There is an increasing proliferation of cultural or religious festivals for units to celebrate/mark should they so choose – and in our programmes we are often encouraged to mark a range of different ones, and learn about the countries/cultures/religions from which they originate. No longer just the traditional festivals of the UK such as Saints’ days and Christian festivals, remembrance and hallowe’en and Burns night and such – but also a range of festivals and events from around the world.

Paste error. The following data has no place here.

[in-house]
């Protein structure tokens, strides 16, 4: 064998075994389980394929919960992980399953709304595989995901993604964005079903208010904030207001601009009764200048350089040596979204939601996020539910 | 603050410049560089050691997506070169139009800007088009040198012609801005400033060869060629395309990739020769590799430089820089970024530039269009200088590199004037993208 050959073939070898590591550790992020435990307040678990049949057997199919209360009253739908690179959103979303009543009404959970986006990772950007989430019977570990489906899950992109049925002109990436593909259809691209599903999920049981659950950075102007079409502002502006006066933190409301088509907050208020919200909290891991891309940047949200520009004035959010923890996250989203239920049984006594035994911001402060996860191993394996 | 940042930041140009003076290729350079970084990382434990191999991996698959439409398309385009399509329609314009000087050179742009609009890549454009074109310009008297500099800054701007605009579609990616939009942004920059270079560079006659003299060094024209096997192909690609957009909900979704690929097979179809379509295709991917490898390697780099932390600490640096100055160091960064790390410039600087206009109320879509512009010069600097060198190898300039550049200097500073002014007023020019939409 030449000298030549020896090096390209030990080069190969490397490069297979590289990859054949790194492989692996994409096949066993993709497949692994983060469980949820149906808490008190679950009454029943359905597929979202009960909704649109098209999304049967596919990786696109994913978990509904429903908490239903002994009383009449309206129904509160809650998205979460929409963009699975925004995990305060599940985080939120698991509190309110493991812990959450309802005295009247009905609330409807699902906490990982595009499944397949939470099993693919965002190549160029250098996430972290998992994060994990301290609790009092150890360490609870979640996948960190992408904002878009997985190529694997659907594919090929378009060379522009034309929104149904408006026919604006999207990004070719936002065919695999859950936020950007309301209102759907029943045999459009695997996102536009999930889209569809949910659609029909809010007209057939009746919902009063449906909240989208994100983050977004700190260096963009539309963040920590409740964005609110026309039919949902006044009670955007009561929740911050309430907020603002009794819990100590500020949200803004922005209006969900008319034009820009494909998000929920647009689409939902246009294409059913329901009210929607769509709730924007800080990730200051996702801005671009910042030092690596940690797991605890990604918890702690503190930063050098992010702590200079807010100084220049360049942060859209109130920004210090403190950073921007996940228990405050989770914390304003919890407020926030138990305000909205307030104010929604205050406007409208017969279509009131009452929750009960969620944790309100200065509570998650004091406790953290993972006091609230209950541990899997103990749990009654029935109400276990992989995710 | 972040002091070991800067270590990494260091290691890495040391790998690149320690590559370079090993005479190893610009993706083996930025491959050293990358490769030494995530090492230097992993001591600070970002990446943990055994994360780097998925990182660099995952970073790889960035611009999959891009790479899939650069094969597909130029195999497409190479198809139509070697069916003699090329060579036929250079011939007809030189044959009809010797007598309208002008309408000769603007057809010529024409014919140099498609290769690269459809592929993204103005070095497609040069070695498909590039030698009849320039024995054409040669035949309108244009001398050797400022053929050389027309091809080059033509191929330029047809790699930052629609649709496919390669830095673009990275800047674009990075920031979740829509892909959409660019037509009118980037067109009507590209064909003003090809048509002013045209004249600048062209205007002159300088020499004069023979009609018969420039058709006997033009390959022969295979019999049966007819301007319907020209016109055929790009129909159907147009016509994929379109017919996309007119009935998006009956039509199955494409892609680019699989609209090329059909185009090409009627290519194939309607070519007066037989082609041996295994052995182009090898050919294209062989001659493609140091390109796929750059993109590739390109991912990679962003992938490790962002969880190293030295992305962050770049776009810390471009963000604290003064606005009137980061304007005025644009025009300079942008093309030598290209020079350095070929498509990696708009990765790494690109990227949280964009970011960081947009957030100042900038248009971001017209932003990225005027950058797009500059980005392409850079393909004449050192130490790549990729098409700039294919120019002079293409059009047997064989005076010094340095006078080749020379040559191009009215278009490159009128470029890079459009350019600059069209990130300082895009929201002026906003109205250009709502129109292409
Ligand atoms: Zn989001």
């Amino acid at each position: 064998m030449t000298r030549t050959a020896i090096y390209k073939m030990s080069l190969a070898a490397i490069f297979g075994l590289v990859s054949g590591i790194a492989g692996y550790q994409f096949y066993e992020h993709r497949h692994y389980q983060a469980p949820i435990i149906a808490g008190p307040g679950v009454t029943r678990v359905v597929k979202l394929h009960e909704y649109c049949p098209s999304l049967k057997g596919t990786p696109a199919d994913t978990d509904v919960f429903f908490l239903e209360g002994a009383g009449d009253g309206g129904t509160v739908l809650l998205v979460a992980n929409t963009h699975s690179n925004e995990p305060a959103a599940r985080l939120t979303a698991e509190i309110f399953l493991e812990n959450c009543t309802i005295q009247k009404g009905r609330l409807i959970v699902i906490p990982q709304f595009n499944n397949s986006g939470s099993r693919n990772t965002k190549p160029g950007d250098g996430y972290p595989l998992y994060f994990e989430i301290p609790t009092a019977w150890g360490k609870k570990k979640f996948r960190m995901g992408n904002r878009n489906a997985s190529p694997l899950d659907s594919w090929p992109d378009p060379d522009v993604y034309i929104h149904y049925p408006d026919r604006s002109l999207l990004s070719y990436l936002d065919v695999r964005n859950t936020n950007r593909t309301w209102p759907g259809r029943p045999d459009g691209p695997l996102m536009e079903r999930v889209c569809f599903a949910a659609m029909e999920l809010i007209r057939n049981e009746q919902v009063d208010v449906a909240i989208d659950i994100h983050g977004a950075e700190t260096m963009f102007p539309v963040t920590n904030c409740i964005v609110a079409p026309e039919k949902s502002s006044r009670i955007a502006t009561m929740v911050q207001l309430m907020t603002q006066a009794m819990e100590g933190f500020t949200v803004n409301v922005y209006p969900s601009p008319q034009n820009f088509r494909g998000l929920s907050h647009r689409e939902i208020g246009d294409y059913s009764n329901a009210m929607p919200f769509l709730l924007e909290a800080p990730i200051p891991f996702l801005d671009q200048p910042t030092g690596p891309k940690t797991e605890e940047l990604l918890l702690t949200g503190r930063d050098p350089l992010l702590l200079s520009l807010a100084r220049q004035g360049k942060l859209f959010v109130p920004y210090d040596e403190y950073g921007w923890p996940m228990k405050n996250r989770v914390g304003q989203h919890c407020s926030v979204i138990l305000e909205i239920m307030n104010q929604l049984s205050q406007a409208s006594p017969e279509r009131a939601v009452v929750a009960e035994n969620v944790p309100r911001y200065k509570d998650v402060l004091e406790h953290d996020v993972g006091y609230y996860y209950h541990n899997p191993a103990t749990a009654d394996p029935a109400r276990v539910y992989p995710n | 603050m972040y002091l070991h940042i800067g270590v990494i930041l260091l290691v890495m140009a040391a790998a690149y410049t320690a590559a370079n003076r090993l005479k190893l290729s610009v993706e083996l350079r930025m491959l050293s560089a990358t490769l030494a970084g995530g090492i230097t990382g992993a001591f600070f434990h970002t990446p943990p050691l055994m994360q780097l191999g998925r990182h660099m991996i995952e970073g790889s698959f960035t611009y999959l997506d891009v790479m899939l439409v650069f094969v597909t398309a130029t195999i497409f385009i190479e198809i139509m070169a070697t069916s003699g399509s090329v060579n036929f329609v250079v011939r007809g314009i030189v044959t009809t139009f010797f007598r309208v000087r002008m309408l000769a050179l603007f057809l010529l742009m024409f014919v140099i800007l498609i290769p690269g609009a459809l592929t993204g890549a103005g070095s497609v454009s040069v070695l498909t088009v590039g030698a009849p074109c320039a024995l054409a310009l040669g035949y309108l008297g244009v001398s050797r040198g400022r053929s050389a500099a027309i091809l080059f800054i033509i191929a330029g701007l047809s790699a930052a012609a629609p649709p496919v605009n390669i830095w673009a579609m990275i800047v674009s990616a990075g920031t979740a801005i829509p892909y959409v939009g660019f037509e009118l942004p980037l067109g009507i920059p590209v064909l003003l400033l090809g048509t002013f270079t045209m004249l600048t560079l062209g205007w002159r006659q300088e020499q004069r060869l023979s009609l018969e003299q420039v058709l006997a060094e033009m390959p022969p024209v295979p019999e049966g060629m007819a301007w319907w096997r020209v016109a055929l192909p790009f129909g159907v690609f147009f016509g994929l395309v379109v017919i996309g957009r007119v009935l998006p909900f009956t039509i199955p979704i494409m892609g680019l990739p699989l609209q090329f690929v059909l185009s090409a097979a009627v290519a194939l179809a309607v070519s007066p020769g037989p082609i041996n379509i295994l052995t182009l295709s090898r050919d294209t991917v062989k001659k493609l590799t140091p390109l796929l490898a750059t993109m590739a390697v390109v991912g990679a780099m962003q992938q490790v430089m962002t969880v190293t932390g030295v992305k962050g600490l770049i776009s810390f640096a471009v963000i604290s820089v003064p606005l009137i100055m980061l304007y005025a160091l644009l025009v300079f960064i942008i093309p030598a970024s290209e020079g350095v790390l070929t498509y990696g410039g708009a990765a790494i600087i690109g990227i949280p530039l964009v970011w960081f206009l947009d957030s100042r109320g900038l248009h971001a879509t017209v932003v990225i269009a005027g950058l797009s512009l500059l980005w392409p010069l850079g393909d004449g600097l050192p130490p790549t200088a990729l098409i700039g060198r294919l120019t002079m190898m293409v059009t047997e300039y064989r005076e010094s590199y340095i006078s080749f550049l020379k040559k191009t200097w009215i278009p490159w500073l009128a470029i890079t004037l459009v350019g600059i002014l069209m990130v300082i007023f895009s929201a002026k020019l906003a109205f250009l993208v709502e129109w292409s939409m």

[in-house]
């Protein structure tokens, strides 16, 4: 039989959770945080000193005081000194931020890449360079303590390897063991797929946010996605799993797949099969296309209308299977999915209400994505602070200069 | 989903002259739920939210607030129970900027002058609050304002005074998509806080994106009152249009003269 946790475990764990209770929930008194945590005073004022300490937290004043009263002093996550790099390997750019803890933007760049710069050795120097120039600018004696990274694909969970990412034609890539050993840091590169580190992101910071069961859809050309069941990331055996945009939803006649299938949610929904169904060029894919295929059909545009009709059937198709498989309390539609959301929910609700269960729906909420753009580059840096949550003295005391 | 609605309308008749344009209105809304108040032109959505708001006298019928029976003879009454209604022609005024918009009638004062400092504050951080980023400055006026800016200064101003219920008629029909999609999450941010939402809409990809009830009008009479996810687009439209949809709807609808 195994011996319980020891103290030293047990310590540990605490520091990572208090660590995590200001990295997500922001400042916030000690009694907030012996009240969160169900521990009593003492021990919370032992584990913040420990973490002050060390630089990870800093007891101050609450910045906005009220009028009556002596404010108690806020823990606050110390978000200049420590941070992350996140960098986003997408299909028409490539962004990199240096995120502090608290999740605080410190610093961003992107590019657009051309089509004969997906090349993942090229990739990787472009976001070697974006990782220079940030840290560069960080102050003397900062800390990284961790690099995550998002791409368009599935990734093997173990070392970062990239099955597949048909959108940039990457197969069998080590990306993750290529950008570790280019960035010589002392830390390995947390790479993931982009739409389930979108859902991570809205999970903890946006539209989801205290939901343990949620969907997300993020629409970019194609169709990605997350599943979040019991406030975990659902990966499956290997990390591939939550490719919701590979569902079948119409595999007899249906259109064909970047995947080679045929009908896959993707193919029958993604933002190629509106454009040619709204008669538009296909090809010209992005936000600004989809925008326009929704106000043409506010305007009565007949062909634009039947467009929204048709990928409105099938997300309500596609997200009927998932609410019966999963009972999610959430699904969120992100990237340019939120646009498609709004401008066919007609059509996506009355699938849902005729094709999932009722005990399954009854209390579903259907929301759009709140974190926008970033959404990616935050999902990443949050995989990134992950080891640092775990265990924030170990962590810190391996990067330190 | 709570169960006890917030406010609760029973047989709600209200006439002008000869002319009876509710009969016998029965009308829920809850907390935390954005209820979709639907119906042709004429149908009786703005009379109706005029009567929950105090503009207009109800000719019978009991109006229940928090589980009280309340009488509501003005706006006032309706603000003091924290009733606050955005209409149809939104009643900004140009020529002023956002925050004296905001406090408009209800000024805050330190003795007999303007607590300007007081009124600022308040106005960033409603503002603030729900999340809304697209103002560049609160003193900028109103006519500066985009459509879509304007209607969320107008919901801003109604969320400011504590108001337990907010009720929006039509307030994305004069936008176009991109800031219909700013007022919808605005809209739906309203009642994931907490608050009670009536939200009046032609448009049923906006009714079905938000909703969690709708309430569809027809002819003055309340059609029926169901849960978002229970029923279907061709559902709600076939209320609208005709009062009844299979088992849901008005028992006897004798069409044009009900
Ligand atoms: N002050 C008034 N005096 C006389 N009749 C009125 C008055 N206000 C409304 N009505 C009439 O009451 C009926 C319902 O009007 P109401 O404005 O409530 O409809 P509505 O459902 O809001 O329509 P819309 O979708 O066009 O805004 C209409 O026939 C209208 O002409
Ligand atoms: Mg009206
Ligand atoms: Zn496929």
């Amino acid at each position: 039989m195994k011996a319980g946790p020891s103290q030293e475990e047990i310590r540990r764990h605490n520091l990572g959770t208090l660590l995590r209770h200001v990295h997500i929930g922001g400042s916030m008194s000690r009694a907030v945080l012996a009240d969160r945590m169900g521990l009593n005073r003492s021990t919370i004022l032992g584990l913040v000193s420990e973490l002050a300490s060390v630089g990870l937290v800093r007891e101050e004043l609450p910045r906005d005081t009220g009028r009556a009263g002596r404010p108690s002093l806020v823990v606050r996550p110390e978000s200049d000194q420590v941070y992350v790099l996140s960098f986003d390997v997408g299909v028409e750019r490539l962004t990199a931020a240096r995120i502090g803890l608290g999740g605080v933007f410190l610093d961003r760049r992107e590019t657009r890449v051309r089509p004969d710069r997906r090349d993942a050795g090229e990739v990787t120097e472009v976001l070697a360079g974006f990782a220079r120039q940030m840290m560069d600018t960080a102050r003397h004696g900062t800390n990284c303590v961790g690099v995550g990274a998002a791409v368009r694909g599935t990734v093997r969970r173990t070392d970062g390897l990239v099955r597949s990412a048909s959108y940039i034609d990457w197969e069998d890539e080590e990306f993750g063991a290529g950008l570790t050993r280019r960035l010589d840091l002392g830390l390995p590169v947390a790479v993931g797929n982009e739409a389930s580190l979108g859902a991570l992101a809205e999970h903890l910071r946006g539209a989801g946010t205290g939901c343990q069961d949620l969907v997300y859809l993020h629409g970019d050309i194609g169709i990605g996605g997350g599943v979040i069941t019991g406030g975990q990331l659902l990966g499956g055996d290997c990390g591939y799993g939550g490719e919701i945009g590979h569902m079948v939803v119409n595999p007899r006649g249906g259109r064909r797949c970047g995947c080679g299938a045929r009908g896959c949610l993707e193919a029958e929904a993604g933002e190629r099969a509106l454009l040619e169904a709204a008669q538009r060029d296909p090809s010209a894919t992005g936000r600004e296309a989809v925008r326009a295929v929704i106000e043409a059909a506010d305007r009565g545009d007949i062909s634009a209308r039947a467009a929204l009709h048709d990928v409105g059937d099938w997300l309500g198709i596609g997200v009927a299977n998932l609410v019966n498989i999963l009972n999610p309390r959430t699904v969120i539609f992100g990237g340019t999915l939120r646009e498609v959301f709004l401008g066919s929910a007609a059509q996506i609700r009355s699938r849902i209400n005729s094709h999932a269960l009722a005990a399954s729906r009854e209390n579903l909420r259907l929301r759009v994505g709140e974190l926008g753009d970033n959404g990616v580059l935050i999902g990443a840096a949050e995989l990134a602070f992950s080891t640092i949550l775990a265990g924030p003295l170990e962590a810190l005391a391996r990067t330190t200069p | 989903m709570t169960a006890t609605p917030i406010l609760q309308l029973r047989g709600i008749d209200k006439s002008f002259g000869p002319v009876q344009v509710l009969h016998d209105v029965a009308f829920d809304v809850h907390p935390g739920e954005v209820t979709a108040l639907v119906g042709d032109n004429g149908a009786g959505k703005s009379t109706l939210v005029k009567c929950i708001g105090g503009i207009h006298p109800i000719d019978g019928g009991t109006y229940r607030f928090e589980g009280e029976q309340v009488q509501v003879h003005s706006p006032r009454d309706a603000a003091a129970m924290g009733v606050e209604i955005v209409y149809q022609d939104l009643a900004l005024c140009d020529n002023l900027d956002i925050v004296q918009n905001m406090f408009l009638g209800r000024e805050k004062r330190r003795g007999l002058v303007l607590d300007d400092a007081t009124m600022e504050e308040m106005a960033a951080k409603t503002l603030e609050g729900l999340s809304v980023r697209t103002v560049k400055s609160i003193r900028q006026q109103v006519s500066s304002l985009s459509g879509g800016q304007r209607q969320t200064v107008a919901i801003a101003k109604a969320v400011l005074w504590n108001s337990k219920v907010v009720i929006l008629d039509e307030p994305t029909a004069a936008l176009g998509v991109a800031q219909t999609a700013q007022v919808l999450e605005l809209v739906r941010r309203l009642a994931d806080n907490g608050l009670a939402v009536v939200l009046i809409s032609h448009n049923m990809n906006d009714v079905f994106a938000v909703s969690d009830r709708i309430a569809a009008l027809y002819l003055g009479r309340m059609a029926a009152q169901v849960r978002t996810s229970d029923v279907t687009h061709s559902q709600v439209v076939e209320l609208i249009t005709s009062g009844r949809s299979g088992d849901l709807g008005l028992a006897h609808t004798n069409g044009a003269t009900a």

That brings a twofold problem. If we celebrate a number of these international/multicultural festivals in addition to the UK ones we might regularly mark anyway, rather than instead of – do we risk having a programme which simply lurches straight from one festival to another, with little gap between for other topics to be covered and other skills taught? Or, are there some traditional festivals which we tend to mark every year, but actually could quite reasonably either mark very briefly, or not at all? Need we always mark Easter, and Hallowe’en, and Christmas, or devote an entire meeting to any of them - if every other club and school is covering them anyway, not to mention the fact the girls will likely do so at home too in many cases? Is there something original or different that we do at these traditional festivals or is it just much the same things the girls are doing elsewhere? (Do they need or want every club for three full weeks before Easter/Christmas to abandon all regular programmes in favour of non-stop craft, food and parties?) Might the child who doesn’t have both a father and a mother on the scene be glad to get a break from mother’s day/father’s day publicity for an hour or so?) Can it be a balanced and varied programme if we mark the same festivals every single year, in some cases for several meetingsin a row, in a similar way every year?